January 29: Robert Frost died on this day in 1963. New Hampshire (1923), which won the first of Frost’s four Pulitzers — this a record, with only one three-time winner (Edwin Arlington Robinson) — has the revealing subtitle, “A Poem With Notes and Grace Notes.” T. S. Eliot’s The Waste Land had been published in book form the previous year, with the author’s extensive explanatory notes. Regarding such comments as elitist and pedantic, Frost used his New Hampshire title-page as a playful announcement that he too has scholarly notes, which turn out to be the “explanatory poems” of the collection. Frost’s joke also had a more personal side, stemming not from his disdain for intellectualizations and tennis-with-the-net-down free verse but from some snotty comments Eliot had published the previous year in the American literary magazine, The Dial: “Mr. Frost specializes in New England torpor; his verse, it is regretfully said, is uninteresting, and what is uninteresting is unreadable, and what is unreadable is not read. There, that is done.”
Frost’s anti-modernism also had a business side, as described in a letter written a half-century earlier, the year before publication of his first collection:
There is a kind of success called ‘of esteem’ and it butters no parsnips. It means a success with a critical few who are supposed to know. But really to arrive where I can stand on my legs as a poet and nothing else I must get outside that circle to the general reader who buys books in their thousands. I may not be able to do that. I believe in doing it — don’t you doubt me there….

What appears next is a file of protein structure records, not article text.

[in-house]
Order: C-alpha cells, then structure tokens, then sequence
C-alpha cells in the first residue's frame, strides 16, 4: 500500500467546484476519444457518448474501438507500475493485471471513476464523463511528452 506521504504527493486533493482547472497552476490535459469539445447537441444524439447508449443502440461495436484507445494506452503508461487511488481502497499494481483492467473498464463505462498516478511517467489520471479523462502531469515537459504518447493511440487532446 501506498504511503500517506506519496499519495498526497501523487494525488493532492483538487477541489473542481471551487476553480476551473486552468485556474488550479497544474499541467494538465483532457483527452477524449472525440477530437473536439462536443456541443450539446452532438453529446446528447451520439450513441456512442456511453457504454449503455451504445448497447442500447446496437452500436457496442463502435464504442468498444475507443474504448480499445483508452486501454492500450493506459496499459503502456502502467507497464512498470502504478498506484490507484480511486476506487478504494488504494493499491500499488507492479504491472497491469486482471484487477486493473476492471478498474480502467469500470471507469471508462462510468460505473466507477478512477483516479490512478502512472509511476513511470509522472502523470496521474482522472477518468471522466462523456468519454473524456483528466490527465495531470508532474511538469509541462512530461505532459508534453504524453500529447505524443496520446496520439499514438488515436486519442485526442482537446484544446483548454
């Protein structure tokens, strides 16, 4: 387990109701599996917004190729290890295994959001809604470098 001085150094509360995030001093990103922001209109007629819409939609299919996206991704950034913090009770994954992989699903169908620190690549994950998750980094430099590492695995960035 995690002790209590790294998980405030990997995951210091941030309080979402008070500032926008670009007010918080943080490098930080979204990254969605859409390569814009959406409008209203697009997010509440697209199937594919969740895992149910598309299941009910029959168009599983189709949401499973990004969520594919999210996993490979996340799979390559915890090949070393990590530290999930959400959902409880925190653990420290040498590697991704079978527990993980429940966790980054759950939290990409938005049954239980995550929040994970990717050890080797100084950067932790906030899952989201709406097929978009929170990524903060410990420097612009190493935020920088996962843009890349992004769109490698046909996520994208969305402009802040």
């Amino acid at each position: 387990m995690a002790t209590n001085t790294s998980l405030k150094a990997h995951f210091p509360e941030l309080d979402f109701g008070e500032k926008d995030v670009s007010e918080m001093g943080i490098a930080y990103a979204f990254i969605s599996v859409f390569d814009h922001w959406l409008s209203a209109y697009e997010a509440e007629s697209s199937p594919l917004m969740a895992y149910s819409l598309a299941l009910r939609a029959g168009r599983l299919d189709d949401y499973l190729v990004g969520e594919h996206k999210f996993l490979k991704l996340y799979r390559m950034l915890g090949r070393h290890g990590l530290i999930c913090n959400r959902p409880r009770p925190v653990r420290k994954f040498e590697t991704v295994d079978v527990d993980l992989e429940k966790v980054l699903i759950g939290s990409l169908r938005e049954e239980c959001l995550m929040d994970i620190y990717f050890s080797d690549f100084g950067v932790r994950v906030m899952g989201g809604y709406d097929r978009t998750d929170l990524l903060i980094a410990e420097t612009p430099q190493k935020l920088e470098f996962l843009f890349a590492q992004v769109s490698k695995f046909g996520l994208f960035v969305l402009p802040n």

This ambition to be a poet of the people, one who knew a parsnip from a periphrasis, led to other spats. Ezra Pound promoted Frost’s first book, but found him “homespun, dull and virtuous,” and “as pig headed as any New Hampshire hick that ever put pumpkin seed into a granite field with a shotgun.” The two went in different poetic directions, and as this comment in a 1936 letter to Louis Untermeyer indicates, enjoyed a life-long quarrel: “I had a really dreadful letter of abuse from Pound in which he complains of my cheap witticisms at his expense. I may have to take him across my page like this: It is good to be back in communication with you on the old terms. My contributions are the witticisms: yours the shitticisms.”
Daybook is contributed by Steve King, who teaches in the English Department of Memorial University in St. John’s, Newfoundland. His literary daybook began as a radio series syndicated nationally in Canada. He can be found online at todayinliterature.com.